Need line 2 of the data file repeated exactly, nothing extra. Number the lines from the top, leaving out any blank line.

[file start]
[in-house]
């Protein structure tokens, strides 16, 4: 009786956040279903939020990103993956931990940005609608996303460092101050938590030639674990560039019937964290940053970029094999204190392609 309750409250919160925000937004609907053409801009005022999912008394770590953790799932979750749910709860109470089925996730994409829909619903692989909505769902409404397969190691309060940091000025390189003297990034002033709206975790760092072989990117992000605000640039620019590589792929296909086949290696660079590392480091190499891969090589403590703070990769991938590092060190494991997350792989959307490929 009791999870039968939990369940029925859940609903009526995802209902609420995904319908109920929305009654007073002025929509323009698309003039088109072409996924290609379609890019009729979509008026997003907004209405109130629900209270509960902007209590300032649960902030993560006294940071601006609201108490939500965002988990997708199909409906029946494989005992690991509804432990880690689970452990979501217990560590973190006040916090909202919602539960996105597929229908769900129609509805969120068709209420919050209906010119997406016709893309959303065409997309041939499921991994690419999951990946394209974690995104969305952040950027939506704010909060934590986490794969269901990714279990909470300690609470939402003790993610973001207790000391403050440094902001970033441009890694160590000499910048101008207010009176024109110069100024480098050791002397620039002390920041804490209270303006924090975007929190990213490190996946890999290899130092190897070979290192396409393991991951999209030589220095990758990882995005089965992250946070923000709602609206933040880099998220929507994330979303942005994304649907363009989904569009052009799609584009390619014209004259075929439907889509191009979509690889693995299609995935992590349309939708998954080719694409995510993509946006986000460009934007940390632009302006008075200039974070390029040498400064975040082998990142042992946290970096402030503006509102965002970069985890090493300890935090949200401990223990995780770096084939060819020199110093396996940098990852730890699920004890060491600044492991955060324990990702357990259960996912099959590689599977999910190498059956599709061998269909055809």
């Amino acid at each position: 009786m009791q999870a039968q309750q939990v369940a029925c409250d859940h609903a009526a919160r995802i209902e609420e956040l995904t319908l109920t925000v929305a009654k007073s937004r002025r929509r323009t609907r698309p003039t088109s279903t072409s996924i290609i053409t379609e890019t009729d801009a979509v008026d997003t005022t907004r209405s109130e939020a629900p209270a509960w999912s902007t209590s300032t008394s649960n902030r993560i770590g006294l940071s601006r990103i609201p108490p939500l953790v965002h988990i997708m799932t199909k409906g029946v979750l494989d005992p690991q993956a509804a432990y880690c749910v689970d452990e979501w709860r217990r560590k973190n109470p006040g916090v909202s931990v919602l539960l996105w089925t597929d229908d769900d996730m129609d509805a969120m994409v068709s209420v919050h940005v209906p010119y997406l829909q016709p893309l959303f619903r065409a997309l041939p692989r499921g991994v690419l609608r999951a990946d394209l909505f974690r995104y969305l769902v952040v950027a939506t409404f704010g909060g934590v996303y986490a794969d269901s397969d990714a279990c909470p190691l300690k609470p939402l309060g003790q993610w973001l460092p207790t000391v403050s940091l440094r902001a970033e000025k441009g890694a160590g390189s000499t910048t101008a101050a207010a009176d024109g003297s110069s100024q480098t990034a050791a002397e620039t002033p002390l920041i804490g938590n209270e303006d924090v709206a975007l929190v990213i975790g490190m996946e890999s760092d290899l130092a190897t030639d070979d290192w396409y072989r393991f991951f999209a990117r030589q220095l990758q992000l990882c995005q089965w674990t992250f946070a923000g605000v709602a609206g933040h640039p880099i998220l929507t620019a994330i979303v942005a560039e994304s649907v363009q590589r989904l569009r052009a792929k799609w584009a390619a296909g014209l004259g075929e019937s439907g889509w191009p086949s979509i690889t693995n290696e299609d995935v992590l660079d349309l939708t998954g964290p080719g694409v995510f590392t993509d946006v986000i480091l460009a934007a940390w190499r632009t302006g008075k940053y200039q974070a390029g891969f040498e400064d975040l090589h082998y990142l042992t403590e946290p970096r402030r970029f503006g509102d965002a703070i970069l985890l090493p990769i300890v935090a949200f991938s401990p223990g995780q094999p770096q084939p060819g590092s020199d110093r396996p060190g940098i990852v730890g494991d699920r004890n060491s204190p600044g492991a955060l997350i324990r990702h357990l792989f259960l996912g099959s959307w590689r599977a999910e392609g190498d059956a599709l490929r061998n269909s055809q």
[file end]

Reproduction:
């Protein structure tokens, strides 16, 4: 009786956040279903939020990103993956931990940005609608996303460092101050938590030639674990560039019937964290940053970029094999204190392609 309750409250919160925000937004609907053409801009005022999912008394770590953790799932979750749910709860109470089925996730994409829909619903692989909505769902409404397969190691309060940091000025390189003297990034002033709206975790760092072989990117992000605000640039620019590589792929296909086949290696660079590392480091190499891969090589403590703070990769991938590092060190494991997350792989959307490929 009791999870039968939990369940029925859940609903009526995802209902609420995904319908109920929305009654007073002025929509323009698309003039088109072409996924290609379609890019009729979509008026997003907004209405109130629900209270509960902007209590300032649960902030993560006294940071601006609201108490939500965002988990997708199909409906029946494989005992690991509804432990880690689970452990979501217990560590973190006040916090909202919602539960996105597929229908769900129609509805969120068709209420919050209906010119997406016709893309959303065409997309041939499921991994690419999951990946394209974690995104969305952040950027939506704010909060934590986490794969269901990714279990909470300690609470939402003790993610973001207790000391403050440094902001970033441009890694160590000499910048101008207010009176024109110069100024480098050791002397620039002390920041804490209270303006924090975007929190990213490190996946890999290899130092190897070979290192396409393991991951999209030589220095990758990882995005089965992250946070923000709602609206933040880099998220929507994330979303942005994304649907363009989904569009052009799609584009390619014209004259075929439907889509191009979509690889693995299609995935992590349309939708998954080719694409995510993509946006986000460009934007940390632009302006008075200039974070390029040498400064975040082998990142042992946290970096402030503006509102965002970069985890090493300890935090949200401990223990995780770096084939060819020199110093396996940098990852730890699920004890060491600044492991955060324990990702357990259960996912099959590689599977999910190498059956599709061998269909055809």